detail the aims and object of the RTI Act as well as the reasons for the

introduction of the exemption clause in the RTI Act, hence, it is

unnecessary, for the purpose of this case to further examine the meaning

and contents of Section 8 as a whole.

 

11. We are, however, in this case primarily concerned with the scope and

interpretation to clauses (e), (g) and (j) of Section 8(1) of the RTI Act

which are extracted herein below:

“8. Exemption from disclosure of information.- (1) Notwithstanding

anything contained in this Act, there shall be no obligation to give

any citizen,-

 

 

(e) information available to a person in his fiduciary relationship,

unless the competent authority is satisfied that the larger public

interest warrants the disclosure of such information;

 

 

(g) information, the disclosure of which would endanger the life or

physical safety of any person or identify the source of information or

assistance given in confidence for law enforcement or security

purposes;

 

 

(j) information which relates to personal information the disclosure

of which has no relationship to any public activity or interest, or

which would cause unwarranted invasion of the privacy of the

individual unless the Central Public Information Officer or the State

Public Information Officer or the appellate authority, as the case may

be, is satisfied that the larger public interest justifies the

disclosure of such information.”

 

 

 

 

12. The petitioner herein sought for copies of all memos, show cause

notices and censure/punishment awarded to the third respondent from his

employer and also details viz. movable and immovable properties and also

the details of his investments, lending and borrowing from Banks and other

financial institutions. Further, he has also sought for the details of

gifts stated to have accepted by the third respondent, his family members

and friends and relatives at the marriage of his son. The information

mostly sought for finds a place in the income tax returns of the third

respondent. The question that has come up for consideration is whether the

above-mentioned information sought for qualifies to be “personal

information” as defined in clause (j) of Section 8(1) of the RTI Act.

 

13. We are in agreement with the CIC and the courts below that the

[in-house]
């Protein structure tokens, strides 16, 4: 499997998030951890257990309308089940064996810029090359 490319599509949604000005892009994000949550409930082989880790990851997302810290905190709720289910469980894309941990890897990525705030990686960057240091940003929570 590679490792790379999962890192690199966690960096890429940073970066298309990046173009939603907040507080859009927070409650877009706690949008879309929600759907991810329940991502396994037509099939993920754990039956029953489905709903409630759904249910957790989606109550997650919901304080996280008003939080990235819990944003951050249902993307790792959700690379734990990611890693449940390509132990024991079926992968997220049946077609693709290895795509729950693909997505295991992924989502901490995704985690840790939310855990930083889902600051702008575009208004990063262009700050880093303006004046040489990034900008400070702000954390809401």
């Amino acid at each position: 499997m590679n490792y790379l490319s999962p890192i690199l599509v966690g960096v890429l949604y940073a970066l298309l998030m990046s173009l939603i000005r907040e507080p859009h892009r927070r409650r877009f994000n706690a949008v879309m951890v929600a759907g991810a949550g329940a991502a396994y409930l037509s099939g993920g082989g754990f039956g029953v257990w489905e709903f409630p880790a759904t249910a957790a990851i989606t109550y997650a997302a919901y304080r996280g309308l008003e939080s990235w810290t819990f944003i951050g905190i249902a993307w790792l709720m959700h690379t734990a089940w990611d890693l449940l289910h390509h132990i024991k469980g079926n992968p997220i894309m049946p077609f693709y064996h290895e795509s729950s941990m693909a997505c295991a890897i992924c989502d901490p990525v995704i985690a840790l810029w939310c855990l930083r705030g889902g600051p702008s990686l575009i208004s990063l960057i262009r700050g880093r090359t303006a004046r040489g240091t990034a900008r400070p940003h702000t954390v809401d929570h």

details called for by the petitioner i.e. copies of all memos issued to the

third respondent, show cause notices and orders of censure/punishment etc.

are qualified to be personal information as defined in clause (j) of

Section 8(1) of the RTI Act. The performance of an employee/officer in an

organization is primarily a matter between the employee and the employer

and normally those aspects are governed by the service rules which fall

under the expression “personal information”, the disclosure of which has no

relationship to any public activity or public interest. On the other hand,

the disclosure of which would cause unwarranted invasion of privacy of that

individual. Of course, in a given case, if the Central Public Information

Officer or the State Public Information Officer of the Appellate Authority

is satisfied that the larger public interest justifies the disclosure of

such information, appropriate orders could be passed but the petitioner

cannot claim those details as a matter of right.

 

14. The details disclosed by a person in his income tax returns are

“personal information” which stand exempted from disclosure under clause

(j) of Section 8(1) of the RTI Act, unless involves a larger public

interest and the Central Public Information Officer or the State Public

Information Officer or the Appellate Authority is satisfied that the larger

public interest justifies the disclosure of such information.

 

15. The petitioner in the instant case has not made a bona fide public

interest in seeking information, the disclosure of such information would

cause unwarranted invasion of privacy of the individual under Section

8(1)(j) of the RTI Act.

 

16. We are, therefore, of the view that the petitioner has not succeeded

in establishing that the information sought for is for the larger public

interest. That being the fact, we are not inclined to entertain this

special leave petition. Hence, the same is dismissed.

 

 

……………….……………………..J.

(K. S. RADHAKRISHNAN)

 

 

 

 

 

 

………………………………….…..J.

(DIPAK MISRA)

New Delhi

October 3, 2012

SCI SLP(Civil) 27734 of 2012.pdf

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digal

As reported by The Economic Times, 4 Oct, 2012, 09.14PM IST, PTI IT returns, performance report out of RTI ambit: Supreme Court

 

it-returns-performance-report-out-of-rti-ambit-supreme-court.jpg

 

NEW DELHI: The Supreme Court has ruled that the details of a person's income tax returns and performance of an employee are "personal information" which cannot be divulged under the provisions of the Right to Information Act unless a larger public interest is involved.